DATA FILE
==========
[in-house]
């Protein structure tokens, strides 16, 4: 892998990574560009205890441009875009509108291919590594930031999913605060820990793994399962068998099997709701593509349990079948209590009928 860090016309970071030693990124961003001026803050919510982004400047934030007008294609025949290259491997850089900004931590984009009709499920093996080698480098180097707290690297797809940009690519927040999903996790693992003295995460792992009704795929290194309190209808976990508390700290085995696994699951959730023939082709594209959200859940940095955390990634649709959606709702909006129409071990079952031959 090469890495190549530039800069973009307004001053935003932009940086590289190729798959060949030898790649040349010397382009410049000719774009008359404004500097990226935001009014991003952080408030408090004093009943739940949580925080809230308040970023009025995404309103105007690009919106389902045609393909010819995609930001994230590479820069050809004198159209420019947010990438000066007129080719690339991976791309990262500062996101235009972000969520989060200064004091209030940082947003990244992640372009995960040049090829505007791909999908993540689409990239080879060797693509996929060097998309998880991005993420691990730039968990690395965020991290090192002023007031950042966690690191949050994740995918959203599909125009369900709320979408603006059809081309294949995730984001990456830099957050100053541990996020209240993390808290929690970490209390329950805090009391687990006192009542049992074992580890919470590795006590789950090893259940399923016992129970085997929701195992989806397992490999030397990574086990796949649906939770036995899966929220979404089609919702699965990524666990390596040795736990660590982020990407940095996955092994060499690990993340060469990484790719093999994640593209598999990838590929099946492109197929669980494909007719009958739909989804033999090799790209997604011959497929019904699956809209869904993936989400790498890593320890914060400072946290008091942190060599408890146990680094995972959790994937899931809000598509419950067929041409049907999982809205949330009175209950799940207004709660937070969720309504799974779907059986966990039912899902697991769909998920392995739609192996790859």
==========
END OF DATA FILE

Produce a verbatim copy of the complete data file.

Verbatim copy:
[in-house]
């Protein structure tokens, strides 16, 4: 892998990574560009205890441009875009509108291919590594930031999913605060820990793994399962068998099997709701593509349990079948209590009928 860090016309970071030693990124961003001026803050919510982004400047934030007008294609025949290259491997850089900004931590984009009709499920093996080698480098180097707290690297797809940009690519927040999903996790693992003295995460792992009704795929290194309190209808976990508390700290085995696994699951959730023939082709594209959200859940940095955390990634649709959606709702909006129409071990079952031959 090469890495190549530039800069973009307004001053935003932009940086590289190729798959060949030898790649040349010397382009410049000719774009008359404004500097990226935001009014991003952080408030408090004093009943739940949580925080809230308040970023009025995404309103105007690009919106389902045609393909010819995609930001994230590479820069050809004198159209420019947010990438000066007129080719690339991976791309990262500062996101235009972000969520989060200064004091209030940082947003990244992640372009995960040049090829505007791909999908993540689409990239080879060797693509996929060097998309998880991005993420691990730039968990690395965020991290090192002023007031950042966690690191949050994740995918959203599909125009369900709320979408603006059809081309294949995730984001990456830099957050100053541990996020209240993390808290929690970490209390329950805090009391687990006192009542049992074992580890919470590795006590789950090893259940399923016992129970085997929701195992989806397992490999030397990574086990796949649906939770036995899966929220979404089609919702699965990524666990390596040795736990660590982020990407940095996955092994060499690990993340060469990484790719093999994640593209598999990838590929099946492109197929669980494909007719009958739909989804033999090799790209997604011959497929019904699956809209869904993936989400790498890593320890914060400072946290008091942190060599408890146990680094995972959790994937899931809000598509419950067929041409049907999982809205949330009175209950799940207004709660937070969720309504799974779907059986966990039912899902697991769909998920392995739609192996790859």